What haunted me was the thought of ski-necessitating snow down in the Yellowstone River valley, on the Thorofare trail. I had been mostly hiking on the Buffalo Fork trail the day before. Though treed sections had plenty of postholing, the south facing sections had been snow-free, even at 8000 feet. It was only in the upper reaches, when it curved to the east, that the skis had come out. Around noon I was crossing the Two Ocean, and my energy began to flag. I pulled over under a old Whitebark Pine, to eat my breakfast cereal and brew coffee on my esbit stove. I relaxed under the shelter of the tangled tree, as it had begun to rain here at over 8000 feet, and pulled out the maps. The Thorofare was mostly as low or lower than the snow-free reaches of the Buffalo Fork, and the trail looked to be primarily out of the trees and of a favorable, south facing aspect. Sitting out of the rain, with a full belly and sipping hot coffee, I could allow myself a reasonable amount of comfort. My slow trudge would not last forever, and this really was a pretty cool spot. I was better off than the postholing moose and grizzly I had followed over the pass from the Buffalo Fork. In numerous places the moose had sunk its leg five feet deep, leaving belly troughs as it wallowed along. Besides, the moose had no coffee, hot or cold. I packed up and continued, cheerfully resigned to my fate, however miserable it might be.

A key to success on backpacking trips in tough conditions is knowing how to effectively manipulate yourself, and my swing in mood was largely due to a technique Kevin Sawchuck and I had discovered during Le Parcour de Wild wilderness race across the Bob Marshall the previous fall. On cold mornings eating breakfast in camp is no fun. Better to pack up quick and scarf snacks on the go, then stop for brunch in the late morning. Resting the feet after 5 hours on the go is expedient for both mind and body, and lets you sit and relax in warmer conditions. I also get a thrill out of breakfasting on Reese Cups and Halvah, something I couldn’t justify under any other circumstances.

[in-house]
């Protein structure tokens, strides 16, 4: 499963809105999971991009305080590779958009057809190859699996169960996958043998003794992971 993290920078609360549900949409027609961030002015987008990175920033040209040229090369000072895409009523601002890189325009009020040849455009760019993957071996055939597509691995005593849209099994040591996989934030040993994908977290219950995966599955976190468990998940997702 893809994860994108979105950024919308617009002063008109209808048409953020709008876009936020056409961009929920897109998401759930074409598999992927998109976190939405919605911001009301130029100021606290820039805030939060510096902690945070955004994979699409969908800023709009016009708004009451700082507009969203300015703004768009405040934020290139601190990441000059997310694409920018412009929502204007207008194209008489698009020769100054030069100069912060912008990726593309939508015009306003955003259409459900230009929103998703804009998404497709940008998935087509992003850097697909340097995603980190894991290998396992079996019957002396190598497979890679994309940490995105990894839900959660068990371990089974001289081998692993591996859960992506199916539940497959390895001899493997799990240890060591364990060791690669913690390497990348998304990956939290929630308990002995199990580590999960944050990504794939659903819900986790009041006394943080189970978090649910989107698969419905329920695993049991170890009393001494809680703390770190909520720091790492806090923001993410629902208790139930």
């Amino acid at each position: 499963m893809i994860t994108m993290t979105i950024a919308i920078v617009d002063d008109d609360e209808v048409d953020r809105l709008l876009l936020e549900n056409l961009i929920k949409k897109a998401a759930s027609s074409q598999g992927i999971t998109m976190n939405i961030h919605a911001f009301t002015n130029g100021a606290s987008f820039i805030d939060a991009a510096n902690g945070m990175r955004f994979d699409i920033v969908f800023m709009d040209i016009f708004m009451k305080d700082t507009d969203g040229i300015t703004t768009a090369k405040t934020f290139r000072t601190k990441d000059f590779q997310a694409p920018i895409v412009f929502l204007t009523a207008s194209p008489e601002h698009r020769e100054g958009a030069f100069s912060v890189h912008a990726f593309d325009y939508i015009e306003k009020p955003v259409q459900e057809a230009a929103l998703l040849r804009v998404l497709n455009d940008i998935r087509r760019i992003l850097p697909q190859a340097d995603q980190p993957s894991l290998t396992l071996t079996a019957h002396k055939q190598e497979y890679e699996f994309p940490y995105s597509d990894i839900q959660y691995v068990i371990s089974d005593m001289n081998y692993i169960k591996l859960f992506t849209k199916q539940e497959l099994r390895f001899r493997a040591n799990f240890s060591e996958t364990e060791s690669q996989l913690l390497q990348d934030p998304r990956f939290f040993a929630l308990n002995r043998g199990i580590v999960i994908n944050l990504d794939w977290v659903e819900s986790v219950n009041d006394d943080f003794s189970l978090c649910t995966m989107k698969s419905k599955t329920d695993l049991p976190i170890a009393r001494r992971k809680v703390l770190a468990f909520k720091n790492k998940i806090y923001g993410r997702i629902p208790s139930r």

The other key to success on shoulder season trips is happy feet. Conventional footwear systems, light or heavy, would not have excelled as I headed down Atlantic Creek. For expedience I made several knee-deep stream crossings with skis on. In addition to insta-lunging through the wet snow, on several occasions while skiing I broke through a rotten layer of snow into overflow, the peculiar phenomena where a stream in its impatience flows over a winters worth of ice on its way to warmer and faster waters. Again, being knee deep in frigid water while wearing skis was a not uncommon experience, and because of my footwear I was able to savor it for the peculiar circumstance that is was.